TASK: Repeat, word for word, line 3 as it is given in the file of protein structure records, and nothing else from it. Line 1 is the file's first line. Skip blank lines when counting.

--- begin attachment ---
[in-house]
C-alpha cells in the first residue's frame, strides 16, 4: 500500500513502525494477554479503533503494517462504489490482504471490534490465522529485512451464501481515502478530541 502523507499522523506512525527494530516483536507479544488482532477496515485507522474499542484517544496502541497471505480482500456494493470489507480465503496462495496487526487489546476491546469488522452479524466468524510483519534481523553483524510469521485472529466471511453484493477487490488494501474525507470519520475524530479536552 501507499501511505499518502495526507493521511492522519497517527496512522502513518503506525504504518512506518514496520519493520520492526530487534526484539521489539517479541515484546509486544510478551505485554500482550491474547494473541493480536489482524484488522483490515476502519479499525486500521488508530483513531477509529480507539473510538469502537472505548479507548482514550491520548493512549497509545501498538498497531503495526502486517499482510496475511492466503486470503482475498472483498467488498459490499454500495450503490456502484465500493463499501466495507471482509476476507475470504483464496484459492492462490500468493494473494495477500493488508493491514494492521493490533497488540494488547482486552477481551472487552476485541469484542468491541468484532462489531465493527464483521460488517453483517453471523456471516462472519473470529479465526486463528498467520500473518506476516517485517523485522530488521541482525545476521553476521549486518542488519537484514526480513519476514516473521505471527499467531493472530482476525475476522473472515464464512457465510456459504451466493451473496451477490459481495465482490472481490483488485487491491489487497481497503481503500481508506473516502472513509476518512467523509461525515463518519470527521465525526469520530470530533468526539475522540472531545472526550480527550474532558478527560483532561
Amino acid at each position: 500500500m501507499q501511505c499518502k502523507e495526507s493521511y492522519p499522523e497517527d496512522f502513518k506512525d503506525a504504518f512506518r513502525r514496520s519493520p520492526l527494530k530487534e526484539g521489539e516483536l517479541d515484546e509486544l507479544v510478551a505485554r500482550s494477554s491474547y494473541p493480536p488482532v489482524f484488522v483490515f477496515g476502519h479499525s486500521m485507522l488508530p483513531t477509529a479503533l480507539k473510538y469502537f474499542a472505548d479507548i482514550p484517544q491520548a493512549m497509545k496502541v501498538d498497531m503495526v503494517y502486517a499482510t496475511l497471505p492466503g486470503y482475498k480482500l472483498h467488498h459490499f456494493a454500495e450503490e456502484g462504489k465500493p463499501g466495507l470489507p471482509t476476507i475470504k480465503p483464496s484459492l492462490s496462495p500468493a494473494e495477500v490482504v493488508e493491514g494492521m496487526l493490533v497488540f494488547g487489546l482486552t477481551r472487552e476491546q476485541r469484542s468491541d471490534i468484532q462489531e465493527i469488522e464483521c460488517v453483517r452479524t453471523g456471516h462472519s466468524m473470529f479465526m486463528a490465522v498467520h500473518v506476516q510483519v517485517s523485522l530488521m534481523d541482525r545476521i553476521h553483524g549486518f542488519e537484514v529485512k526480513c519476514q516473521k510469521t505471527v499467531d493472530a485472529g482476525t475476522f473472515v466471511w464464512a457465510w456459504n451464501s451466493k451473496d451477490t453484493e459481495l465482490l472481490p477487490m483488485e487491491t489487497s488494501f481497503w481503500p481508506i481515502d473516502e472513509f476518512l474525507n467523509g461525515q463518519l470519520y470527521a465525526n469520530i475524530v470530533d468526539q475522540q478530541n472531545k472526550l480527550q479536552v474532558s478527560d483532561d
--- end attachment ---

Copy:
Amino acid at each position: 500500500m501507499q501511505c499518502k502523507e495526507s493521511y492522519p499522523e497517527d496512522f502513518k506512525d503506525a504504518f512506518r513502525r514496520s519493520p520492526l527494530k530487534e526484539g521489539e516483536l517479541d515484546e509486544l507479544v510478551a505485554r500482550s494477554s491474547y494473541p493480536p488482532v489482524f484488522v483490515f477496515g476502519h479499525s486500521m485507522l488508530p483513531t477509529a479503533l480507539k473510538y469502537f474499542a472505548d479507548i482514550p484517544q491520548a493512549m497509545k496502541v501498538d498497531m503495526v503494517y502486517a499482510t496475511l497471505p492466503g486470503y482475498k480482500l472483498h467488498h459490499f456494493a454500495e450503490e456502484g462504489k465500493p463499501g466495507l470489507p471482509t476476507i475470504k480465503p483464496s484459492l492462490s496462495p500468493a494473494e495477500v490482504v493488508e493491514g494492521m496487526l493490533v497488540f494488547g487489546l482486552t477481551r472487552e476491546q476485541r469484542s468491541d471490534i468484532q462489531e465493527i469488522e464483521c460488517v453483517r452479524t453471523g456471516h462472519s466468524m473470529f479465526m486463528a490465522v498467520h500473518v506476516q510483519v517485517s523485522l530488521m534481523d541482525r545476521i553476521h553483524g549486518f542488519e537484514v529485512k526480513c519476514q516473521k510469521t505471527v499467531d493472530a485472529g482476525t475476522f473472515v466471511w464464512a457465510w456459504n451464501s451466493k451473496d451477490t453484493e459481495l465482490l472481490p477487490m483488485e487491491t489487497s488494501f481497503w481503500p481508506i481515502d473516502e472513509f476518512l474525507n467523509g461525515q463518519l470519520y470527521a465525526n469520530i475524530v470530533d468526539q475522540q478530541n472531545k472526550l480527550q479536552v474532558s478527560d483532561d